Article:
It’s sort of a curiosity: a podcast by a YouTube company for fans, predominantly, of YouTube. But even as I call this a curiosity, I’m aware that this is an ever-enlarging sub-category of podcasting — podcasts that are auxiliary content for video-first producers. I think there is still a lack of specialist expertise in the way that many of them approach this (simply stripping your AV of the V and repackaging them as podcasts might be an exercise worth doing simply for its economy and marginal gains, but it is unlikely to create a big podcast brand) but the reality is that for video-first creators, podcasts will be a nice little side hustle; a cute little media Etsy project. When you’re dealing with 1,000,000+ daily viewers on YouTube, then podcasts are likely to be small beer.

YouTube (and streaming more generally) understands the incredible value that can be created from to-camera personality-driven monologues or dialogues. The fact that the dialogue is often with a chatroom doesn’t matter; it’s an interactive reciprocity that most of podcasting can only dream of. The camera serves to enhance the feeling of intimacy, and in a year (shit, more than a year now) when we’ve all had to get accustomed to the sight of our ugly mugs being broadcast to friends, family and colleagues via Zoom or Teams or Skype, the demand for that enhanced human factor is increased. Not to mention the fact that the technology for doing this has gotten simpler and simpler, and eventually will be hard to disentangle from any audio capture (as the latest iteration of Zencastr is proving…).

So here’s the point: as a podcast producer I don’t assume that I’ve refined my craft, technically, to the point where it cannot be improved. And as I watch YouTube, predominantly produced and edited by people much *sigh* younger than me, I’m always impressed by the technical and creative brio on display. They’re good at what they do; those millions of viewers aren’t an accident. And whilst there’s something comforting about getting two people into a studio to talk to one another, followed by a mix and edit — maybe a tinkle of music and a sprinkle of FX — this old school podcasting looks increasingly leaden-footed.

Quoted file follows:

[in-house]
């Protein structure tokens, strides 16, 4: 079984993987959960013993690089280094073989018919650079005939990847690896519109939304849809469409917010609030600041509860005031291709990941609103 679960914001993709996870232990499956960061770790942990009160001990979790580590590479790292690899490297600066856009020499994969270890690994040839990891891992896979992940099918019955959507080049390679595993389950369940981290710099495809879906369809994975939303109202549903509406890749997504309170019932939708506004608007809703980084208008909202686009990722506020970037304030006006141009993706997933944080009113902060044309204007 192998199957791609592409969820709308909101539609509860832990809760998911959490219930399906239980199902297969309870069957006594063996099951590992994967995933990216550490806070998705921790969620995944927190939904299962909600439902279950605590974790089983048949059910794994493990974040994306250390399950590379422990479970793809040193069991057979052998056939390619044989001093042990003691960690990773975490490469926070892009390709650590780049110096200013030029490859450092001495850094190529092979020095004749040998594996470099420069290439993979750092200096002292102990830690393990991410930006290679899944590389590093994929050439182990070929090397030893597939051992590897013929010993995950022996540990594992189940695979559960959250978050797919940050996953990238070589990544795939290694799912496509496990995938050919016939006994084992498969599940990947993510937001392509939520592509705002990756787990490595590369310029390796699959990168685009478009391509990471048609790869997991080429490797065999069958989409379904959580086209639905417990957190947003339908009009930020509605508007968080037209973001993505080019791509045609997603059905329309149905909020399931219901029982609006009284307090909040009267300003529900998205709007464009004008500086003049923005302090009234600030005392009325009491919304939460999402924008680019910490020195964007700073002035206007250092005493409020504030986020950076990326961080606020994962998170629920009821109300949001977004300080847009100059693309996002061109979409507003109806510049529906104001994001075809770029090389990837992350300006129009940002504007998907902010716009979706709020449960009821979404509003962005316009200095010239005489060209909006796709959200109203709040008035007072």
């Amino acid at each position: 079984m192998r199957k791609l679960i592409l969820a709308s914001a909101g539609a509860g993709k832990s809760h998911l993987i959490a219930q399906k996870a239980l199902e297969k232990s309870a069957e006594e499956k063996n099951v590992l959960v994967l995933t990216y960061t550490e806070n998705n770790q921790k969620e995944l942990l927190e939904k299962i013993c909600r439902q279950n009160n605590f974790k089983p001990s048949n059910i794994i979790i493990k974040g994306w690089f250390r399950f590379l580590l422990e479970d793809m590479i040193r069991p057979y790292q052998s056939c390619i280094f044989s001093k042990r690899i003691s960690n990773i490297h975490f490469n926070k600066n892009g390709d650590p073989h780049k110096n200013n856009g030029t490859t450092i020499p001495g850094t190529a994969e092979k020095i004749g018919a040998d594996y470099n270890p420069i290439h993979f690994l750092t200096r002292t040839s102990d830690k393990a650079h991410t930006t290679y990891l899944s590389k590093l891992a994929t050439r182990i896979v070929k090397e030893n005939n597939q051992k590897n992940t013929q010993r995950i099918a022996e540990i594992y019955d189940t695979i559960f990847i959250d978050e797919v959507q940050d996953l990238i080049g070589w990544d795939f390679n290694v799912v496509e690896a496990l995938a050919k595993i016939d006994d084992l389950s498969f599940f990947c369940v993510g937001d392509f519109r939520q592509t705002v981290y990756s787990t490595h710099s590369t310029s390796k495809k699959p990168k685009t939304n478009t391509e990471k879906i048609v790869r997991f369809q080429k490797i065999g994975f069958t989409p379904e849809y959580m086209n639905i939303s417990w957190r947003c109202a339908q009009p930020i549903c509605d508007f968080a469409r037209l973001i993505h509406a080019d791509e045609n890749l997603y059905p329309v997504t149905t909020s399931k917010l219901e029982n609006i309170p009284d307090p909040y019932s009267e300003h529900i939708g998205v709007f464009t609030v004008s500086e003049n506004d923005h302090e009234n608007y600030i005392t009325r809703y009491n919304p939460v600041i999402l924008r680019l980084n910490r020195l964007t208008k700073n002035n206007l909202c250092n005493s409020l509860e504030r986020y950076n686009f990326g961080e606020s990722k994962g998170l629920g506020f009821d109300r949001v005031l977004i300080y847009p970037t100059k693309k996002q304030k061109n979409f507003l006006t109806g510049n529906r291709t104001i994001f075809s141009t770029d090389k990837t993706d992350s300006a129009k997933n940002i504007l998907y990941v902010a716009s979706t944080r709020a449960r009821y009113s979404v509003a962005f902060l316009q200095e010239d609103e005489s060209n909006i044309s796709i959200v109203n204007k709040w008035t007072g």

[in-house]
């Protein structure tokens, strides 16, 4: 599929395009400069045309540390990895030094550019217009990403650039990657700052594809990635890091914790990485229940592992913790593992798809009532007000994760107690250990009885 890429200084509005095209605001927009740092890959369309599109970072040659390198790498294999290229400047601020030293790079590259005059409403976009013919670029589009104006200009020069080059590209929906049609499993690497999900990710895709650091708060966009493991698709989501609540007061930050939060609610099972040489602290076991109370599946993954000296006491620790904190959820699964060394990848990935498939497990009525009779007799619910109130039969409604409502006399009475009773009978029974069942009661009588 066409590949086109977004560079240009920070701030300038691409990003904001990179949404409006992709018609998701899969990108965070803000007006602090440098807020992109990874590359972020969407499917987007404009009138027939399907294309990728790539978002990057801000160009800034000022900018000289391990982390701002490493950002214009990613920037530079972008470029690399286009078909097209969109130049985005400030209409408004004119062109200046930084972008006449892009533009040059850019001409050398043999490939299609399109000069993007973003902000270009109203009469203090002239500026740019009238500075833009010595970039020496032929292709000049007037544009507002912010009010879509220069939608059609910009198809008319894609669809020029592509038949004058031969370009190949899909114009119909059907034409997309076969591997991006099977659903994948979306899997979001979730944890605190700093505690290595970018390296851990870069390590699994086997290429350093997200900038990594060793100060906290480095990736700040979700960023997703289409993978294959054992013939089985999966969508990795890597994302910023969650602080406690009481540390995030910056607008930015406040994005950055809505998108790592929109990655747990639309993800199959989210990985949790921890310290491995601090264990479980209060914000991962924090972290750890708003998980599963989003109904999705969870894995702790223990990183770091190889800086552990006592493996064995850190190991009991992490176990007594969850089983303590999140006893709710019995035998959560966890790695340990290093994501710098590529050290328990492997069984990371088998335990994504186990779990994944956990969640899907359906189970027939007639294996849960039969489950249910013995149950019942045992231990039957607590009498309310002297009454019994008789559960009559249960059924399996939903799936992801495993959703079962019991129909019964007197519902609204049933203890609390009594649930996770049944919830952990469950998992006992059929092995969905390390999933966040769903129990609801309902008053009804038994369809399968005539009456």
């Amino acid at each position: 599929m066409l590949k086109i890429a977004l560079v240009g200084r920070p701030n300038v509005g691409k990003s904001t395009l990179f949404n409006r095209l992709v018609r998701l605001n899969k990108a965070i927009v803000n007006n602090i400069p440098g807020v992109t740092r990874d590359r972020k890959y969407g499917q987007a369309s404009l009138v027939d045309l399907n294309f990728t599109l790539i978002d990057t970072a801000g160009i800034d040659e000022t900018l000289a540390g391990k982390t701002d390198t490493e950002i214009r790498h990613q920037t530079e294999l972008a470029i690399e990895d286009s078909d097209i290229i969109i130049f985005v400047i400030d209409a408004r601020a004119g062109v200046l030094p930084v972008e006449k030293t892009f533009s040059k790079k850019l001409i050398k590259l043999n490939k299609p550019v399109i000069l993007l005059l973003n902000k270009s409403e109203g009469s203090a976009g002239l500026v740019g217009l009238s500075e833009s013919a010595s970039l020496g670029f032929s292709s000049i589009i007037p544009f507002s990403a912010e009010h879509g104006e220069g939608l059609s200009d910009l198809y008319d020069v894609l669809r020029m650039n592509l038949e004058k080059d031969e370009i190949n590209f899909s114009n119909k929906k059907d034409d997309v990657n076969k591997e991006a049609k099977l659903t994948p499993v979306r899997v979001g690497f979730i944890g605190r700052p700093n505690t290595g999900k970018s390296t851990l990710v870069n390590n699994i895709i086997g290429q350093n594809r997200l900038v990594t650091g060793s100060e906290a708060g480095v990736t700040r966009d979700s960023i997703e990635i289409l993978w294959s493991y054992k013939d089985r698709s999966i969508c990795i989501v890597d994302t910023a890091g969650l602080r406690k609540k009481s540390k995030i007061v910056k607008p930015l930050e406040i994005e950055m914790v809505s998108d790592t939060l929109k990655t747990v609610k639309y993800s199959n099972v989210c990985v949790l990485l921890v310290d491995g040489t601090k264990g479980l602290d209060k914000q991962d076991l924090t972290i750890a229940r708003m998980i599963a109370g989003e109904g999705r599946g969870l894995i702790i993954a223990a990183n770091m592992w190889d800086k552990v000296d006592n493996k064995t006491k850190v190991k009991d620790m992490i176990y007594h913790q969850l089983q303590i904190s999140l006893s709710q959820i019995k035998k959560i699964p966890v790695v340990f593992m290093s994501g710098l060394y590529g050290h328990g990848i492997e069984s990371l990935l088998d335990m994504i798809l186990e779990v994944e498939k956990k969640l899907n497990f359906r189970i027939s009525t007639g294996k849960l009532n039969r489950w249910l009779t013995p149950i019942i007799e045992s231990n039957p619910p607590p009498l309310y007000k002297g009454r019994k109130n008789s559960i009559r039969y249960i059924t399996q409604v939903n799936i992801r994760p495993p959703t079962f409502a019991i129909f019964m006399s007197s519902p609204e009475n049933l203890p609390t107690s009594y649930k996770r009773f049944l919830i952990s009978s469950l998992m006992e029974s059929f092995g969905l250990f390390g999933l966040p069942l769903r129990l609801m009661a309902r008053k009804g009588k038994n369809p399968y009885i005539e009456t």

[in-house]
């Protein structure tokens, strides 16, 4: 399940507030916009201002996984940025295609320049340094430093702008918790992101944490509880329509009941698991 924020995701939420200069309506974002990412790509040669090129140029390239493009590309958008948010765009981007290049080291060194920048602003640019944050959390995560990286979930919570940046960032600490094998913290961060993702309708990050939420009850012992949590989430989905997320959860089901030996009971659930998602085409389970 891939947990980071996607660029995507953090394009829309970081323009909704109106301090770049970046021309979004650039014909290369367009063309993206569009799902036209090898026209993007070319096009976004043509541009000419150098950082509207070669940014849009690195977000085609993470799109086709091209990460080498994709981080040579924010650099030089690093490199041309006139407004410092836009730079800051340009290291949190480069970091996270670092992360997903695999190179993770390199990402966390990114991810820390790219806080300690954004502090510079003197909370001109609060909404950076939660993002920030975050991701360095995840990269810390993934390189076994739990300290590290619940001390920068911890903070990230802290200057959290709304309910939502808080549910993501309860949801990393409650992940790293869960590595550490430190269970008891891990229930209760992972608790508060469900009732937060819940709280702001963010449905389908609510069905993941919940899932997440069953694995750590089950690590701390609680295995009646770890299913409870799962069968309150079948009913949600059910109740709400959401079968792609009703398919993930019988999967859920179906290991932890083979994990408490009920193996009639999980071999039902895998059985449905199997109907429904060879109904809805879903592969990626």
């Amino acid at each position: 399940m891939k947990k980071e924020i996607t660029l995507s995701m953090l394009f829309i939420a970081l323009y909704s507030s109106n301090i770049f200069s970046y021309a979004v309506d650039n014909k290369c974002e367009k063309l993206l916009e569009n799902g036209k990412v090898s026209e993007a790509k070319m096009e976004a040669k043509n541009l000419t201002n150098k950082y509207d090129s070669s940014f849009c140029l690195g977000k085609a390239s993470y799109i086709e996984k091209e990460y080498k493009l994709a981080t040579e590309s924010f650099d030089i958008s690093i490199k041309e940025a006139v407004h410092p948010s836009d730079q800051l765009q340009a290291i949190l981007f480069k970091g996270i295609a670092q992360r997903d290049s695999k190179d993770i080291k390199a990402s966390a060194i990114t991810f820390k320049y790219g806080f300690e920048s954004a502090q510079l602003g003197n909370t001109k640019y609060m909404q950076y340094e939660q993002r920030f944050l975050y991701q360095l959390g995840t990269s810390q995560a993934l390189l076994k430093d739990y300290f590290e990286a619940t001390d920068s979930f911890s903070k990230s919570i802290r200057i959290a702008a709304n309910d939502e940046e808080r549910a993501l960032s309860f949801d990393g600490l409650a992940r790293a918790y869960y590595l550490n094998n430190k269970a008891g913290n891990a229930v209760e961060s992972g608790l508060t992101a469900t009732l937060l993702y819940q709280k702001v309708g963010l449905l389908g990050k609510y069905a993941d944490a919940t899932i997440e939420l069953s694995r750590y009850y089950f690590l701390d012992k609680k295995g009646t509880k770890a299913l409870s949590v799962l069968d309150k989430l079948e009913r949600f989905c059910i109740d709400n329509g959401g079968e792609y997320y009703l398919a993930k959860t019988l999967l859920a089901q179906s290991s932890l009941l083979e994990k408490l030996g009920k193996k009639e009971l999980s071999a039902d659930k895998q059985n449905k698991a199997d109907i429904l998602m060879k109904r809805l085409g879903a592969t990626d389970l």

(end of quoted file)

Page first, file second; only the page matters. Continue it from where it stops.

The reality is that if you’re a YouTube content creator right now, you might well branch out into podcasts. And you’ll probably make video versions of these podcasts for YouTube, because that’s the obvious thing to do. And when someone approaches you at a bar and says “you realise that there’s no such thing as a video podcast?”, what will you say? Oh, sorry sir, I hadn’t realised? I don’t mean no harm, please don’t call the Podcast Police!

In terms of current digital media delivery mechanisms, YouTube has the whip hand over podcasts. And so, where they go, we must, to some extent, follow. If they don’t see this distinction between podcasts and videos, then we’re going to have to relax the rigidity of our understanding. It’s painfully clear: video podcasts are going to get bigger and bigger in the next few years, and you can either rage against the tide or embrace the fact that podcasts are videos, and videos are podcasts.

For more like this, follow me on Twitter. And feel free to drop me a line to nick@podotpods.com if you ever want to chat podcasts.